You'd be hard pressed to find any quarterback, not just Johnny Manziel, that could've succeeded for the Cleveland Browns on Sunday against the Cincinnati Bengals.
Where do we even begin?
From the get-go, the offensive line was overmatched by Cincinnati's front seven. The Bengals sacked Manziel three times but lived in the backfield the entire game. The quarterback was constantly fleeing the pocket to buy time. Some of that is on him, to know when to properly throw to the right read, but veteran guard John Greco was adamant the Browns didn't give their quarterback a fair chance at succeeding on Sunday.
"We didn't do our job as an offensive line to help him," Greco said. "This is not all on his shoulders. There are 11 guys on the field , and we obviously fell short. We have to do more to get him out of those holes."
There was a key third-down drop from Andrew Hawkins and another from Travis Benjamin that led to a Bengals interception, which was ultimately nullified on a penalty.
There were 40 yards rushing combined from Isaiah Crowell and Terrance West. Penalties stunting any progress became the norm with nine total from the Browns on offense and defense. Fans moaned and eventually booed.
Here's the thing about the Browns' offense: This was not just a game where they laid an egg; it was the culmination of two months of ineffectiveness hitting the fan.
Since throttling the Bengals, 24-3, on Nov. 6, the Browns have averaged 13 points per game, a total that includes two defensive touchdowns last week against the Colts.
The formula coach Mike Pettine and the rest of the team have discussed — running the football, controlling the clock and minimizing the impact the quarterback has to make — isn't producing victories anymore.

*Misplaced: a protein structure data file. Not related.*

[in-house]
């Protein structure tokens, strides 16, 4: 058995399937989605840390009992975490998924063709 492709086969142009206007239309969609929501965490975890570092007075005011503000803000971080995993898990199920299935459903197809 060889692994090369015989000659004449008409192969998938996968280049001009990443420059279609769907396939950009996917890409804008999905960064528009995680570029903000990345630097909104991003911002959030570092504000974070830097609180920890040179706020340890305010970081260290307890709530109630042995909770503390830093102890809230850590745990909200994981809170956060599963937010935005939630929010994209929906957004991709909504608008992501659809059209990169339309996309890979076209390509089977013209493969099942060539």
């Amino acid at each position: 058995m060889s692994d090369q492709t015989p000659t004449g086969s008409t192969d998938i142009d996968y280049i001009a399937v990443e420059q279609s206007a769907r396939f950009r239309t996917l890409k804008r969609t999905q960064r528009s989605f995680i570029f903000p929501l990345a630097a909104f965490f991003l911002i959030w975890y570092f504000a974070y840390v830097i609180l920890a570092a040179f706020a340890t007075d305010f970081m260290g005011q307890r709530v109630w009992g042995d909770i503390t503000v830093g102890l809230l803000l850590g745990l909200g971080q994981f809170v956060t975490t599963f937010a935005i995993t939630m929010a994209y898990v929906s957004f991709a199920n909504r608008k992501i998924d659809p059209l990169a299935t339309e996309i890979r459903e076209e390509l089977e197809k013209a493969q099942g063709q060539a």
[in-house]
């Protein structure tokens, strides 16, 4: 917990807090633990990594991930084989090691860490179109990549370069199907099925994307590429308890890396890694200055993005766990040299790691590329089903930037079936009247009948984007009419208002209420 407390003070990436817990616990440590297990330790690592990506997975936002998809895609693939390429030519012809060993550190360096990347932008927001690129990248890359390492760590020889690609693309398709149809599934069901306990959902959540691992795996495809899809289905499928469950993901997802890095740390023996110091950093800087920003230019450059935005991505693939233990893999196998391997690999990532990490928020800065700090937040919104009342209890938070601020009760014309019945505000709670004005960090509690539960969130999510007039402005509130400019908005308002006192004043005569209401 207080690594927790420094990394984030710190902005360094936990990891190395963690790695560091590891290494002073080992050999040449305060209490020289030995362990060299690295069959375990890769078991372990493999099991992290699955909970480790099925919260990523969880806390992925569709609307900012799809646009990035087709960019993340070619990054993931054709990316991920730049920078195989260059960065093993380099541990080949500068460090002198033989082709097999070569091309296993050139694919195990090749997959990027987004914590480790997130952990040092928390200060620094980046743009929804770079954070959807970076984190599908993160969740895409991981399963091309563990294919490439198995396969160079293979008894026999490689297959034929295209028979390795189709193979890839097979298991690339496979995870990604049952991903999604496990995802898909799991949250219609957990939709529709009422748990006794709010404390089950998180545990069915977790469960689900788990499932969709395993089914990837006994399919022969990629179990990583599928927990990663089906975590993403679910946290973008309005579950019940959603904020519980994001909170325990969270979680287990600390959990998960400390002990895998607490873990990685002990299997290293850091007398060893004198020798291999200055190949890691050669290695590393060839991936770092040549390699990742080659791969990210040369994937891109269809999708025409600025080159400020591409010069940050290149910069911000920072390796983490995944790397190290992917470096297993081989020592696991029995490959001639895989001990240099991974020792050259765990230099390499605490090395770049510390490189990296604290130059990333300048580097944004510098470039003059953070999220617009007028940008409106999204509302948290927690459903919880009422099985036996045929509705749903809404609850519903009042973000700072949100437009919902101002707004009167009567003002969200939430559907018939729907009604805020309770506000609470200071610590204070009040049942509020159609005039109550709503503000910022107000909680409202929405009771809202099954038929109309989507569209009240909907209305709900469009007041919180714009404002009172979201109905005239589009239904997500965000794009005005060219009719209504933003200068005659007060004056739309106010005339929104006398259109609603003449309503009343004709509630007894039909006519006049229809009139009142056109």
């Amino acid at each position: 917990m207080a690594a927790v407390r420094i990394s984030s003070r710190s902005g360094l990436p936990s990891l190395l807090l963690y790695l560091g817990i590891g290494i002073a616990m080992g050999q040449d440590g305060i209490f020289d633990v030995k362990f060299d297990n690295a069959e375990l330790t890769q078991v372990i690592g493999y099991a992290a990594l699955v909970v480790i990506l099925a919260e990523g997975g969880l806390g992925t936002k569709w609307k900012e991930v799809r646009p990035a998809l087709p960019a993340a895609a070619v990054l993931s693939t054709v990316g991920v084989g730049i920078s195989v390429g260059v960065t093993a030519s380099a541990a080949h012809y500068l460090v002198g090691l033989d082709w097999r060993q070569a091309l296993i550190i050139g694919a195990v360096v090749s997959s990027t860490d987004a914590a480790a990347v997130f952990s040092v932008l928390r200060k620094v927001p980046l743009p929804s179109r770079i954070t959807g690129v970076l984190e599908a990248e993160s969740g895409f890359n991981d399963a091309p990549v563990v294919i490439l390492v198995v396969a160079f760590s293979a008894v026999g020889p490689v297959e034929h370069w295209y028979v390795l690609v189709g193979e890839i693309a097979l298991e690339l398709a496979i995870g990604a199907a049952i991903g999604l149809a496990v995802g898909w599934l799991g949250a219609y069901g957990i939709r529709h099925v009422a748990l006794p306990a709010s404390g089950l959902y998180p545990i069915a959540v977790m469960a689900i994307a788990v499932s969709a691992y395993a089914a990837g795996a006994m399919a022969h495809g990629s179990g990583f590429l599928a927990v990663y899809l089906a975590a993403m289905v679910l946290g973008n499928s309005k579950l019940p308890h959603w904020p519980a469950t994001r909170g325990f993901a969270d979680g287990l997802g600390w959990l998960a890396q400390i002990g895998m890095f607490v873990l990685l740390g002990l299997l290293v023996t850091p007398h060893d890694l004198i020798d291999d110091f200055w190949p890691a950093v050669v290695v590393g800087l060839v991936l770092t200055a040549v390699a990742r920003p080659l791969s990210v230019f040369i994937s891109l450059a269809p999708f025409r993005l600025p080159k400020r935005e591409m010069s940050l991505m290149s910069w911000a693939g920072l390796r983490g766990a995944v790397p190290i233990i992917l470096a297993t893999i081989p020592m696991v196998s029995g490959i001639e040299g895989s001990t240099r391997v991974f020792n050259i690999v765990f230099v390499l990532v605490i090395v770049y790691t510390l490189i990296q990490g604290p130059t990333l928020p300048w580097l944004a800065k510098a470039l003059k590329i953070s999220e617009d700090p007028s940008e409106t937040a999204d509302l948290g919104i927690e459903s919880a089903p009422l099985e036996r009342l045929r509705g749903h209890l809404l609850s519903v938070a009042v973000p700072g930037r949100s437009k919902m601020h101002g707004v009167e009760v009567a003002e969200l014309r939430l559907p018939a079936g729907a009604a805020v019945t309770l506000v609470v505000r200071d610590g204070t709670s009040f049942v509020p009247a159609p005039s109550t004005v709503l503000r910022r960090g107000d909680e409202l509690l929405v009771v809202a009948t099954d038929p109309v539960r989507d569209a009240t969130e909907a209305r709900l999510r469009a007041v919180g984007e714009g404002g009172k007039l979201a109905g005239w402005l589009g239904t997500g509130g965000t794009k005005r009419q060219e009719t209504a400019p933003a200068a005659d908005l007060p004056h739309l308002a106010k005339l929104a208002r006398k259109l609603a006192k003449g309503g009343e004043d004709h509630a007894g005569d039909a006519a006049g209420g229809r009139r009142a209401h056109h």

It's Week 15. There's no sugarcoating that, outside of the Falcons, opposing defenses have figured out how to stop Crowell and West. And when Cleveland has needed Brian Hoyer, or, in this week, Manziel, the dominoes aren't falling the Browns' way.
Give the Browns some credit in recognizing this. With Manziel, Cleveland came out with a completely unique game plan, trying to utilize the read-option, wild formations and the rookie quarterback's legs.
It just didn't work.
"Everything was smooth in practice," said wide receiver Josh Gordon, who led the team with three catches and 48 yards. "Simulating the game is hard to be done. When you are out there thrown into the fire, you have to be ready for anything. It's not going to look like practice."
NFL Network's Ian Rapaport reported the Bengals watched film and practiced all week on how to defend the option, and they executed to a T. Defensive linemen stayed at home, crashing in on the pocket while linebackers plugged holes. In prior weeks, the Browns have been at least able to scheme some wide receivers open for big chunk plays. There was none of that against Cincinnati.
The result was unpleasant for Cleveland. Only two drives out of 10 produced first downs. The Bengals ran 71 plays, the Browns ran 38. Manziel's longest series – a 10 play, 51-yarder – ended with the quarterback flinging the ball into the end zone and Cincinnati's Adam Jones picking off the pass.
"To me it's so much more of a function of the team than the individual," said coach Pettine. "Disappointing start for [Manziel] absolutely. There were a few flashes of what he's capable of, but to me just overall...I don't want to just dwell on the one position. We've got to play better."
Nobody carried the disappointment of the demoralizing loss more than Joe Thomas. Cleveland's longest tenured player last got this close to the playoffs way back in his rookie season in 2007, ultimately falling short despite a 10-6 record.
Five weeks after sitting on top of the AFC North, the Browns' loss on Sunday makes their hopes to play in January almost mathematically impossible.
"The NFL is a not for long league," Thomas said in a desolate locker room. "You can go from first to worst real quick…it's incredibly disappointing."
Next week, the Browns will travel to Charlotte to take on the Carolina Panthers. It might behoove Cleveland to throw the football more with Manziel next week – he tossed the ball just 18 times against Cincinnati.
The Browns, like all NFL teams, are always in evaluation mode of the entire roster. The team needs to get a gauge on how prolific a passer Manziel can be in the NFL. The only way to do that is to let him loose vs. the Panthers.